Anxiety over the state of the world's economies has led to an increase in the value of gold and silver. More than ever, people are combing through pocket change searching for precious silver coins. Finding a silver penny is a valuable discovery. The United States never officially minted silver pennies, so they are very rare coins struck only by accident. If you find a silver penny, there are a few tests you can perform to see if it is really made of silver.
Examine the date. From 1856 to 1858 and in 1943, the U.S. mint made pennies that had the appearance of silver but were really manufactured with other metals. The 19th century flying eagle penny was 88 percent copper and 12 percent nickel, while the 1943 wartime penny was made out of steel. Also make sure that the penny is 1966 or older, because 1966 was the year the U.S. Mint stopped minting silver coins for circulation.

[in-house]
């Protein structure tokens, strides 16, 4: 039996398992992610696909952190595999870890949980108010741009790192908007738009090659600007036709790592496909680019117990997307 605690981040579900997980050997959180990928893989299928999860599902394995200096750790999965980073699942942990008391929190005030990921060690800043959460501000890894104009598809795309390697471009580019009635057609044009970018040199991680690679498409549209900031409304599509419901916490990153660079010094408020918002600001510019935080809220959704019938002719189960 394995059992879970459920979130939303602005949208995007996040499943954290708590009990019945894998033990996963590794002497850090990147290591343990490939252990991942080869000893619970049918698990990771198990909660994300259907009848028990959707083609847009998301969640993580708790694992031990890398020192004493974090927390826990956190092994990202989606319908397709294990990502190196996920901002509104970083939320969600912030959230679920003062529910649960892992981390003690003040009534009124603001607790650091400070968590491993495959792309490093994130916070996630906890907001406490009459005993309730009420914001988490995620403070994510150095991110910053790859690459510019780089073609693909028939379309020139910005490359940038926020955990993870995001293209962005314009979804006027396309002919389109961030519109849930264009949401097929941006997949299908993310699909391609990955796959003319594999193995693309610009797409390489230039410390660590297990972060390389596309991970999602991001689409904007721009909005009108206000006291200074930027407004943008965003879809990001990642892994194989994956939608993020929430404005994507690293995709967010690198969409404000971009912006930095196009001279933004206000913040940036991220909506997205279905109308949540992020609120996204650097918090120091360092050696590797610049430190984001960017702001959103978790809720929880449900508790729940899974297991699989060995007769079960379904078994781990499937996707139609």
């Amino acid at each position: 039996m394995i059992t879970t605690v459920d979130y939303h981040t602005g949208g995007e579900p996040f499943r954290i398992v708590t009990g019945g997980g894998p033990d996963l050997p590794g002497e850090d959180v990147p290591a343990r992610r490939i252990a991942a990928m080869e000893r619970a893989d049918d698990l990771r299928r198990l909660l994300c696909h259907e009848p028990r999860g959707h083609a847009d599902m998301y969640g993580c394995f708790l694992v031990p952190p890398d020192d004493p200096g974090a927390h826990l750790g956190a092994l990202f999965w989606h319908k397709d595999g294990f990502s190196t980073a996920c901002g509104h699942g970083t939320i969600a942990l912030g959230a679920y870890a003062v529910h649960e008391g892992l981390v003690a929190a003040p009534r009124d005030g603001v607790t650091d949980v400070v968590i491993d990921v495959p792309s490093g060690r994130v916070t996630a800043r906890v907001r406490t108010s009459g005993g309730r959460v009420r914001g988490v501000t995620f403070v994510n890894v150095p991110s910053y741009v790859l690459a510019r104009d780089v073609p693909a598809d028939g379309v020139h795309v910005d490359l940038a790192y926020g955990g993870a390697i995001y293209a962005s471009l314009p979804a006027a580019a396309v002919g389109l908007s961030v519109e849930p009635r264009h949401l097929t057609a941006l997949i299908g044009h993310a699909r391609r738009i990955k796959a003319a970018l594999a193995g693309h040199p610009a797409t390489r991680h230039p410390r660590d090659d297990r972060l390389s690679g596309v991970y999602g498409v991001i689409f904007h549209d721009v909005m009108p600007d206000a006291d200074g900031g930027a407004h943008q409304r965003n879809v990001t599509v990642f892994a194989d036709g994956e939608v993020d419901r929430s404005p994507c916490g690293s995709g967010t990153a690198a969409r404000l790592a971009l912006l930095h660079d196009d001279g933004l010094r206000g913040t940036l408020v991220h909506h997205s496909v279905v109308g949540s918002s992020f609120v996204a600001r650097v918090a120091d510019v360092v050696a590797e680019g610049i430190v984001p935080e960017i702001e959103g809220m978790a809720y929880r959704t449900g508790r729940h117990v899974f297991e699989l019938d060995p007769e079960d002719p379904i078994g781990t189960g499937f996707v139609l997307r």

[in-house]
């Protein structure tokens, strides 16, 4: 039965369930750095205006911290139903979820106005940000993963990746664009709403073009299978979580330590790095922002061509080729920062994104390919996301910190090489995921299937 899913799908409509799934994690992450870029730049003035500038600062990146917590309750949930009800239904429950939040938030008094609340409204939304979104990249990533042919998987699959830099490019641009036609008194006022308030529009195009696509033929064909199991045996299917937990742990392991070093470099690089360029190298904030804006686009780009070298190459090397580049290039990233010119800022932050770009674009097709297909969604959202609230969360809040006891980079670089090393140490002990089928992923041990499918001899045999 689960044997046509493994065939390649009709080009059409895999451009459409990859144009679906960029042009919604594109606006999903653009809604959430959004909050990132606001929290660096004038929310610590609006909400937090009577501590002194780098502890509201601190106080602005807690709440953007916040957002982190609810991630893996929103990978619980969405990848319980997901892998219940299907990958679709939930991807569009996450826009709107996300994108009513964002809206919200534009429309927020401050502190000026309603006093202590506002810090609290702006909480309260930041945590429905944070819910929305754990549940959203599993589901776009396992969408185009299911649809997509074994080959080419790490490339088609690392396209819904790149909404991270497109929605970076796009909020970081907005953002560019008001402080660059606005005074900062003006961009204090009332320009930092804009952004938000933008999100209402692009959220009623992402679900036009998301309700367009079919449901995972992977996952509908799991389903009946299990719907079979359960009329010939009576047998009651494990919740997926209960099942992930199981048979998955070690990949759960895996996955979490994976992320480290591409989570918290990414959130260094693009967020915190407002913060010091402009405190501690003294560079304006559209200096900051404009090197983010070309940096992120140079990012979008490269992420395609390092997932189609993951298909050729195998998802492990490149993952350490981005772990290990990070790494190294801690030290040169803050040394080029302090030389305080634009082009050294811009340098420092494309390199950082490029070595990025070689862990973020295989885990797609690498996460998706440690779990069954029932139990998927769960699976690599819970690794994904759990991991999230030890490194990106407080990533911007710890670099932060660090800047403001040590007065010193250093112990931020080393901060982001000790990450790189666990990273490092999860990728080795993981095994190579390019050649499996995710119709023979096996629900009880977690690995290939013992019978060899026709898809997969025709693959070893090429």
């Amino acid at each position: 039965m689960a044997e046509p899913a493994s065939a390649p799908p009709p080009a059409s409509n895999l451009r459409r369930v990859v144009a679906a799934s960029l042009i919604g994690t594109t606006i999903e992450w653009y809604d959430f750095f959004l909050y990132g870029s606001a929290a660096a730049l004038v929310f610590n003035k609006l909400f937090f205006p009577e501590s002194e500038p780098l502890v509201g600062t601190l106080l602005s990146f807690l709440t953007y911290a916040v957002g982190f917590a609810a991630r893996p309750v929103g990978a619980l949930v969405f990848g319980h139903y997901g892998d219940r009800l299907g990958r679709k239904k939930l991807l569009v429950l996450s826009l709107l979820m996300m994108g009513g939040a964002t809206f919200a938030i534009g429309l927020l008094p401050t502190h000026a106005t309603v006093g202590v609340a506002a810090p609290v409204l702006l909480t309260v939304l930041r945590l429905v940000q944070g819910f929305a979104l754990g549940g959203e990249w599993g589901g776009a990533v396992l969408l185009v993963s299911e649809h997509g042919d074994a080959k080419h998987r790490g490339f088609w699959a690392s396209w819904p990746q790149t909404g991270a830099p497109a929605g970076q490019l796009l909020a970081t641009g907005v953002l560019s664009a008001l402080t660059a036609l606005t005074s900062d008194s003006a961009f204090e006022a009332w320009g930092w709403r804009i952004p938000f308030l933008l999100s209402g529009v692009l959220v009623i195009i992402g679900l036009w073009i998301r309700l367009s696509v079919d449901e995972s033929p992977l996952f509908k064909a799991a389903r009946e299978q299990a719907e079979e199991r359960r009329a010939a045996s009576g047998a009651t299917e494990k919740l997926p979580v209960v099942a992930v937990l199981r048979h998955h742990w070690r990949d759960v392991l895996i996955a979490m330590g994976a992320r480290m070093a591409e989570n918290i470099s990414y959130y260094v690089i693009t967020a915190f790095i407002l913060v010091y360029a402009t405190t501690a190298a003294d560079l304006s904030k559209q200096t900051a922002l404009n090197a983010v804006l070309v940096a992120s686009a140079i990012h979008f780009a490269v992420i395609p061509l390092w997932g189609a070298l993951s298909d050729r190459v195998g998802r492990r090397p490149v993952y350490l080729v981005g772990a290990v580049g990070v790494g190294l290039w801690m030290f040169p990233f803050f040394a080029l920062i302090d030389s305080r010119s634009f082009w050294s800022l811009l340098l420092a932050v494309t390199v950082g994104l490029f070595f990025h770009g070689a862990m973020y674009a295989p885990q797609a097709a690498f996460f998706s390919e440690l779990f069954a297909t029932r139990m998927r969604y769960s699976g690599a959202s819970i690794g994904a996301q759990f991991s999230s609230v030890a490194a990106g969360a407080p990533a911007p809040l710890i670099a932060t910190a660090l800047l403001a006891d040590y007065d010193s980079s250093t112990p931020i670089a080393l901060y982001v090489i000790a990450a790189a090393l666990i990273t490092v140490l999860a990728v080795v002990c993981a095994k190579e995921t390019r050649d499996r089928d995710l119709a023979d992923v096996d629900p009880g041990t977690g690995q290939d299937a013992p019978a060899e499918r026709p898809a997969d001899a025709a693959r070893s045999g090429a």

Look at the coin's appearance and size. A silver penny might be a "transitional error" that was struck on metal meant for a silver dime instead. Compare the penny to a dime minted by the U.S. to see if it is the same size. This will work with any U.S. dime because its size has always remained the same. Also check to see if the entire design of the penny is visible. A penny is significantly larger so its design will not fit on the metal meant for a dime. This is called "out-of-round."
Feel the coin and apply the "ring test." It may have at one time been subject to a science test or silver-plated. This will leave the coin with a greasy covering that can be felt by rubbing your thumb gently across the surface of the coin. Finally, deliver the "ring test" by dropping the coin onto a table and listening for the sound of a metallic ring. Compare it to a regular penny which will deliver only a dull thud.